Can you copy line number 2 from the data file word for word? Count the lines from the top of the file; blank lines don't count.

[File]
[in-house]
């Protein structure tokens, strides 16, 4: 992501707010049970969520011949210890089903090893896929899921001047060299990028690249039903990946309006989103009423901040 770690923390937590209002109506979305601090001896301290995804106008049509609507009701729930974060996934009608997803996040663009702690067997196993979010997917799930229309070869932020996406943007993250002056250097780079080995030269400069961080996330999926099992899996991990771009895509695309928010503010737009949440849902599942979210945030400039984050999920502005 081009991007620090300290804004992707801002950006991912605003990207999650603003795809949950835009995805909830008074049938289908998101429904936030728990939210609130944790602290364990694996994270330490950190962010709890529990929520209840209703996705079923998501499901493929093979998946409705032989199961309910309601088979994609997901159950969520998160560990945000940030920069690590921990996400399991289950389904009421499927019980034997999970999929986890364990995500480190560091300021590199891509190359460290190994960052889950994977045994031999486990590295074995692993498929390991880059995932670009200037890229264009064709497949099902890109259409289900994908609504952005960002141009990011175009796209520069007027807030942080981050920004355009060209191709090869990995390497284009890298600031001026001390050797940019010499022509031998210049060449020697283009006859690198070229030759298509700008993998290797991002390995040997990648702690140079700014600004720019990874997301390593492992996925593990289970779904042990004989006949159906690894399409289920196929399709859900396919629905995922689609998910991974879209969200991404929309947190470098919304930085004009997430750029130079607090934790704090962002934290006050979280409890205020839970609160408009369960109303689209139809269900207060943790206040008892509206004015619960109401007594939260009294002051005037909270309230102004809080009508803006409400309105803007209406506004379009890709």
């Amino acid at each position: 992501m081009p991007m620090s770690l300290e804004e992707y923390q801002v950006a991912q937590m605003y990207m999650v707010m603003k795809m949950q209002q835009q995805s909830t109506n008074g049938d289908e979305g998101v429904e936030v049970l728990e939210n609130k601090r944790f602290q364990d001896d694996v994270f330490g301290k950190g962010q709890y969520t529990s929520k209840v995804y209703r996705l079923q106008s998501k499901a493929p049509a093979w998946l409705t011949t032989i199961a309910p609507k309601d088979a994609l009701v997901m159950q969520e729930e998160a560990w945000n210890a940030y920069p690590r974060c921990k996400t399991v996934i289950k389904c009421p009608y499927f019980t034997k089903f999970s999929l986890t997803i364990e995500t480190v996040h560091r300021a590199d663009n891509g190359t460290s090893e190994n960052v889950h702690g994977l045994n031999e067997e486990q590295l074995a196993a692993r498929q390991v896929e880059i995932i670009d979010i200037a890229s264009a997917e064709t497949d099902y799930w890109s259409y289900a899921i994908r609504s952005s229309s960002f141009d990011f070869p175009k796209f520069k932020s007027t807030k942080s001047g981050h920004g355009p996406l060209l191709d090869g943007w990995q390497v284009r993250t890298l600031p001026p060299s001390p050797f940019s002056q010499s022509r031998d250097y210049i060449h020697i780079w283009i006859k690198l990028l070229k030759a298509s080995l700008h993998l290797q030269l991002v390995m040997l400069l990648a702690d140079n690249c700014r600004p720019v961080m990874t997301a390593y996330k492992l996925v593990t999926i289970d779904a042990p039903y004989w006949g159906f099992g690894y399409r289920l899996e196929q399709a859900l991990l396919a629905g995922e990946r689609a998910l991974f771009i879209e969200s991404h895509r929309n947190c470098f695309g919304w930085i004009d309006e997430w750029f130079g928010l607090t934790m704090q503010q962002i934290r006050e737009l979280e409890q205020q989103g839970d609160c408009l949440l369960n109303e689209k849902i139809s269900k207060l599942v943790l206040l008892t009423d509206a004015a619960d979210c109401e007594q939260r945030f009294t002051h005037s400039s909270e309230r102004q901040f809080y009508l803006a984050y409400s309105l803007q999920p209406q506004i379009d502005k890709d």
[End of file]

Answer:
């Protein structure tokens, strides 16, 4: 992501707010049970969520011949210890089903090893896929899921001047060299990028690249039903990946309006989103009423901040 770690923390937590209002109506979305601090001896301290995804106008049509609507009701729930974060996934009608997803996040663009702690067997196993979010997917799930229309070869932020996406943007993250002056250097780079080995030269400069961080996330999926099992899996991990771009895509695309928010503010737009949440849902599942979210945030400039984050999920502005 081009991007620090300290804004992707801002950006991912605003990207999650603003795809949950835009995805909830008074049938289908998101429904936030728990939210609130944790602290364990694996994270330490950190962010709890529990929520209840209703996705079923998501499901493929093979998946409705032989199961309910309601088979994609997901159950969520998160560990945000940030920069690590921990996400399991289950389904009421499927019980034997999970999929986890364990995500480190560091300021590199891509190359460290190994960052889950994977045994031999486990590295074995692993498929390991880059995932670009200037890229264009064709497949099902890109259409289900994908609504952005960002141009990011175009796209520069007027807030942080981050920004355009060209191709090869990995390497284009890298600031001026001390050797940019010499022509031998210049060449020697283009006859690198070229030759298509700008993998290797991002390995040997990648702690140079700014600004720019990874997301390593492992996925593990289970779904042990004989006949159906690894399409289920196929399709859900396919629905995922689609998910991974879209969200991404929309947190470098919304930085004009997430750029130079607090934790704090962002934290006050979280409890205020839970609160408009369960109303689209139809269900207060943790206040008892509206004015619960109401007594939260009294002051005037909270309230102004809080009508803006409400309105803007209406506004379009890709």